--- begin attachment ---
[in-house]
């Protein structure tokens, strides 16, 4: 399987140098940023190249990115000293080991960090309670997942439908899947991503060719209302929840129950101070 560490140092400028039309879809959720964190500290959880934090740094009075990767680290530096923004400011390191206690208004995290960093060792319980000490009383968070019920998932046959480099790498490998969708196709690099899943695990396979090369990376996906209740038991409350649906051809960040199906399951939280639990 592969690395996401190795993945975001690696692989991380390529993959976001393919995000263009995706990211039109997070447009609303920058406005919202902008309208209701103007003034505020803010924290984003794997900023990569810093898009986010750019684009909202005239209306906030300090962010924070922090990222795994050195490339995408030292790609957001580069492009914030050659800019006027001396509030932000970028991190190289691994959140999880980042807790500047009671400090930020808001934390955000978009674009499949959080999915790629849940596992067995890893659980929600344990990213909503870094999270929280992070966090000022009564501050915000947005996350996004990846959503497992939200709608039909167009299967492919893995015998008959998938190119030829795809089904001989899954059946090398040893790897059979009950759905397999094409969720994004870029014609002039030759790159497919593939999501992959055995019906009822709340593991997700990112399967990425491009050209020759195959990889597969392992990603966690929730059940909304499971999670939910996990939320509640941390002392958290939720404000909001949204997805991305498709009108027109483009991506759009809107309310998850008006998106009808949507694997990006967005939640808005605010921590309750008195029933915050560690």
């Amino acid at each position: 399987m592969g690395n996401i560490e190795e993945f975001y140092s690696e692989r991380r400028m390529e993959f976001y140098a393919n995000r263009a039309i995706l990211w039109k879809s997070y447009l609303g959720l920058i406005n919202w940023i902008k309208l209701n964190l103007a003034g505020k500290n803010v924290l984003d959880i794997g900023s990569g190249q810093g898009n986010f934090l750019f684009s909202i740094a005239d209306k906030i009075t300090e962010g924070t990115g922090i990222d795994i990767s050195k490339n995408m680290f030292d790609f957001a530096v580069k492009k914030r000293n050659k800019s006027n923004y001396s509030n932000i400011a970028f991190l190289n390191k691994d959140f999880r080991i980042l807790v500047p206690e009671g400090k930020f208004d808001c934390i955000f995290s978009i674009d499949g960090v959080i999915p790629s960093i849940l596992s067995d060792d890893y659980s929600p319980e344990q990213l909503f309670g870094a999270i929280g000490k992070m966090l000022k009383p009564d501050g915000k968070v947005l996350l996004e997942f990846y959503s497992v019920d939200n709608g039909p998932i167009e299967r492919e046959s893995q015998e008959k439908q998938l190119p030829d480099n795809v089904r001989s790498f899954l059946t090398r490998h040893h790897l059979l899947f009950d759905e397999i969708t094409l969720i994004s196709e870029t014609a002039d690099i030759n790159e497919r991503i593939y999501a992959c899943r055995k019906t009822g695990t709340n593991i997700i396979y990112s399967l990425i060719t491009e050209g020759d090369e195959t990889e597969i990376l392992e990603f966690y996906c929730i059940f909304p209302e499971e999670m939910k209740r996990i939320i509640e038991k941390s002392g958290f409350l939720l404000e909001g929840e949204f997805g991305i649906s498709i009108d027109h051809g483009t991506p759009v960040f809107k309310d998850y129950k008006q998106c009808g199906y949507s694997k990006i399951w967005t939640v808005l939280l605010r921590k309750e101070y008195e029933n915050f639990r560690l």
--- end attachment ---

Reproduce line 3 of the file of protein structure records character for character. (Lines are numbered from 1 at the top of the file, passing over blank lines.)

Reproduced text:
């Amino acid at each position: 399987m592969g690395n996401i560490e190795e993945f975001y140092s690696e692989r991380r400028m390529e993959f976001y140098a393919n995000r263009a039309i995706l990211w039109k879809s997070y447009l609303g959720l920058i406005n919202w940023i902008k309208l209701n964190l103007a003034g505020k500290n803010v924290l984003d959880i794997g900023s990569g190249q810093g898009n986010f934090l750019f684009s909202i740094a005239d209306k906030i009075t300090e962010g924070t990115g922090i990222d795994i990767s050195k490339n995408m680290f030292d790609f957001a530096v580069k492009k914030r000293n050659k800019s006027n923004y001396s509030n932000i400011a970028f991190l190289n390191k691994d959140f999880r080991i980042l807790v500047p206690e009671g400090k930020f208004d808001c934390i955000f995290s978009i674009d499949g960090v959080i999915p790629s960093i849940l596992s067995d060792d890893y659980s929600p319980e344990q990213l909503f309670g870094a999270i929280g000490k992070m966090l000022k009383p009564d501050g915000k968070v947005l996350l996004e997942f990846y959503s497992v019920d939200n709608g039909p998932i167009e299967r492919e046959s893995q015998e008959k439908q998938l190119p030829d480099n795809v089904r001989s790498f899954l059946t090398r490998h040893h790897l059979l899947f009950d759905e397999i969708t094409l969720i994004s196709e870029t014609a002039d690099i030759n790159e497919r991503i593939y999501a992959c899943r055995k019906t009822g695990t709340n593991i997700i396979y990112s399967l990425i060719t491009e050209g020759d090369e195959t990889e597969i990376l392992e990603f966690y996906c929730i059940f909304p209302e499971e999670m939910k209740r996990i939320i509640e038991k941390s002392g958290f409350l939720l404000e909001g929840e949204f997805g991305i649906s498709i009108d027109h051809g483009t991506p759009v960040f809107k309310d998850y129950k008006q998106c009808g199906y949507s694997k990006i399951w967005t939640v808005l939280l605010r921590k309750e101070y008195e029933n915050f639990r560690l």